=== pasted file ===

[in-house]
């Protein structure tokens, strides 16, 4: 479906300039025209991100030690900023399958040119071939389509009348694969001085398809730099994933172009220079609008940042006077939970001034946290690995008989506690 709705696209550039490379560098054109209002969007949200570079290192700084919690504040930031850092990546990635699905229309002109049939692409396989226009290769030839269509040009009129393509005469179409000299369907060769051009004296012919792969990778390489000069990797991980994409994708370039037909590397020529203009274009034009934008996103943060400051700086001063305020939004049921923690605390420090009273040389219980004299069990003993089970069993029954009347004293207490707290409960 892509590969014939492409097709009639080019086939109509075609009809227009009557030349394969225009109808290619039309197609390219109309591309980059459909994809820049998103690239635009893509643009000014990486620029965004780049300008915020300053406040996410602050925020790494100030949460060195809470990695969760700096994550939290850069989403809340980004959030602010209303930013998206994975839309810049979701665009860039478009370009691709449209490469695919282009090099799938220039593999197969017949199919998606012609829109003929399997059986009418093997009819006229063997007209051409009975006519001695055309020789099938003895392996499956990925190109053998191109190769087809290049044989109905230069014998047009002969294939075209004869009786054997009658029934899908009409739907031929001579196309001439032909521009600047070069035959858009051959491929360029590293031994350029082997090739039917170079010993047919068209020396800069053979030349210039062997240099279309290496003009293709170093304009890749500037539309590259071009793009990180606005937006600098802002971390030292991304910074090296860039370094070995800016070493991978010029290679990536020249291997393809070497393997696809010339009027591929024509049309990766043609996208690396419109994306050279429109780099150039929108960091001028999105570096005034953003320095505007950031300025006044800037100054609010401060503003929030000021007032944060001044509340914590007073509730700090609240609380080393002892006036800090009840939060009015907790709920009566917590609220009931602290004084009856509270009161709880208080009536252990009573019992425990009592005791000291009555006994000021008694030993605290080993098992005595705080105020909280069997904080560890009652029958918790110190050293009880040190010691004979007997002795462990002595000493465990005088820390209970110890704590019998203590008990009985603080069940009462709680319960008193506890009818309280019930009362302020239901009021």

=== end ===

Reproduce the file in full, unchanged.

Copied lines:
[in-house]
């Protein structure tokens, strides 16, 4: 479906300039025209991100030690900023399958040119071939389509009348694969001085398809730099994933172009220079609008940042006077939970001034946290690995008989506690 709705696209550039490379560098054109209002969007949200570079290192700084919690504040930031850092990546990635699905229309002109049939692409396989226009290769030839269509040009009129393509005469179409000299369907060769051009004296012919792969990778390489000069990797991980994409994708370039037909590397020529203009274009034009934008996103943060400051700086001063305020939004049921923690605390420090009273040389219980004299069990003993089970069993029954009347004293207490707290409960 892509590969014939492409097709009639080019086939109509075609009809227009009557030349394969225009109808290619039309197609390219109309591309980059459909994809820049998103690239635009893509643009000014990486620029965004780049300008915020300053406040996410602050925020790494100030949460060195809470990695969760700096994550939290850069989403809340980004959030602010209303930013998206994975839309810049979701665009860039478009370009691709449209490469695919282009090099799938220039593999197969017949199919998606012609829109003929399997059986009418093997009819006229063997007209051409009975006519001695055309020789099938003895392996499956990925190109053998191109190769087809290049044989109905230069014998047009002969294939075209004869009786054997009658029934899908009409739907031929001579196309001439032909521009600047070069035959858009051959491929360029590293031994350029082997090739039917170079010993047919068209020396800069053979030349210039062997240099279309290496003009293709170093304009890749500037539309590259071009793009990180606005937006600098802002971390030292991304910074090296860039370094070995800016070493991978010029290679990536020249291997393809070497393997696809010339009027591929024509049309990766043609996208690396419109994306050279429109780099150039929108960091001028999105570096005034953003320095505007950031300025006044800037100054609010401060503003929030000021007032944060001044509340914590007073509730700090609240609380080393002892006036800090009840939060009015907790709920009566917590609220009931602290004084009856509270009161709880208080009536252990009573019992425990009592005791000291009555006994000021008694030993605290080993098992005595705080105020909280069997904080560890009652029958918790110190050293009880040190010691004979007997002795462990002595000493465990005088820390209970110890704590019998203590008990009985603080069940009462709680319960008193506890009818309280019930009362302020239901009021």